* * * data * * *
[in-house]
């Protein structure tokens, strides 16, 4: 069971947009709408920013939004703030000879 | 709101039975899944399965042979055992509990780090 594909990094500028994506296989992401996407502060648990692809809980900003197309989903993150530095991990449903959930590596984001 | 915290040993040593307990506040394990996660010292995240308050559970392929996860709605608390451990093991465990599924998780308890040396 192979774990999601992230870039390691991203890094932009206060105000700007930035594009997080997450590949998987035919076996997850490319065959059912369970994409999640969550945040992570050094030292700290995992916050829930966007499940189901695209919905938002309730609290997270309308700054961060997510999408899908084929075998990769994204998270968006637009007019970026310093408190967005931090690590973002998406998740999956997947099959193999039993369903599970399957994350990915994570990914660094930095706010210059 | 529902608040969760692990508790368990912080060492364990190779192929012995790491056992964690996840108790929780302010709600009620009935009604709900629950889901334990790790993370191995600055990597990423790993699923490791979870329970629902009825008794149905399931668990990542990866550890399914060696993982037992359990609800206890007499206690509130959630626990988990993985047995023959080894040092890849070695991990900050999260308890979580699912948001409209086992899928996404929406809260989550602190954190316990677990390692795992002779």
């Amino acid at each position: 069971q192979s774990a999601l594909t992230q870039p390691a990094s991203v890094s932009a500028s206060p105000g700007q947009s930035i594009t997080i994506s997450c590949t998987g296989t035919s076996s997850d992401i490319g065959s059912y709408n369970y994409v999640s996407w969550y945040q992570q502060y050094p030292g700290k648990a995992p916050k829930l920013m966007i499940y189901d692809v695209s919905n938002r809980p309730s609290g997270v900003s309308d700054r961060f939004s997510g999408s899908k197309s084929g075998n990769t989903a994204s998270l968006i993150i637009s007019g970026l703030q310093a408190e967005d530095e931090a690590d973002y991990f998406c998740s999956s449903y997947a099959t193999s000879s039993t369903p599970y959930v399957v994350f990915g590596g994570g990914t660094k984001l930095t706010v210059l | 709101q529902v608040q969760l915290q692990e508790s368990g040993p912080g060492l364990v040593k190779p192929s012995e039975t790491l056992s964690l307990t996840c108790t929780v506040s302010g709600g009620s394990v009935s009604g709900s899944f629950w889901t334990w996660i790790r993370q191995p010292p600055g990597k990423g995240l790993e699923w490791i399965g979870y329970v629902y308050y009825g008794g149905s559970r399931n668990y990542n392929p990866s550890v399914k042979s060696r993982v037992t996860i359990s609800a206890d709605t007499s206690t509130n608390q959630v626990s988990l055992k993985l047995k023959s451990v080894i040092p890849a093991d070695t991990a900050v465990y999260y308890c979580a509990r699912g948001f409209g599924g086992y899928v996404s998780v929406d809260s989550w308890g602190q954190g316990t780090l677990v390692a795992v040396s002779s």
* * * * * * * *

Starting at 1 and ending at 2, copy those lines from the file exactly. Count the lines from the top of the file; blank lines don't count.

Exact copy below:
[in-house]
């Protein structure tokens, strides 16, 4: 069971947009709408920013939004703030000879 | 709101039975899944399965042979055992509990780090 594909990094500028994506296989992401996407502060648990692809809980900003197309989903993150530095991990449903959930590596984001 | 915290040993040593307990506040394990996660010292995240308050559970392929996860709605608390451990093991465990599924998780308890040396 192979774990999601992230870039390691991203890094932009206060105000700007930035594009997080997450590949998987035919076996997850490319065959059912369970994409999640969550945040992570050094030292700290995992916050829930966007499940189901695209919905938002309730609290997270309308700054961060997510999408899908084929075998990769994204998270968006637009007019970026310093408190967005931090690590973002998406998740999956997947099959193999039993369903599970399957994350990915994570990914660094930095706010210059 | 529902608040969760692990508790368990912080060492364990190779192929012995790491056992964690996840108790929780302010709600009620009935009604709900629950889901334990790790993370191995600055990597990423790993699923490791979870329970629902009825008794149905399931668990990542990866550890399914060696993982037992359990609800206890007499206690509130959630626990988990993985047995023959080894040092890849070695991990900050999260308890979580699912948001409209086992899928996404929406809260989550602190954190316990677990390692795992002779």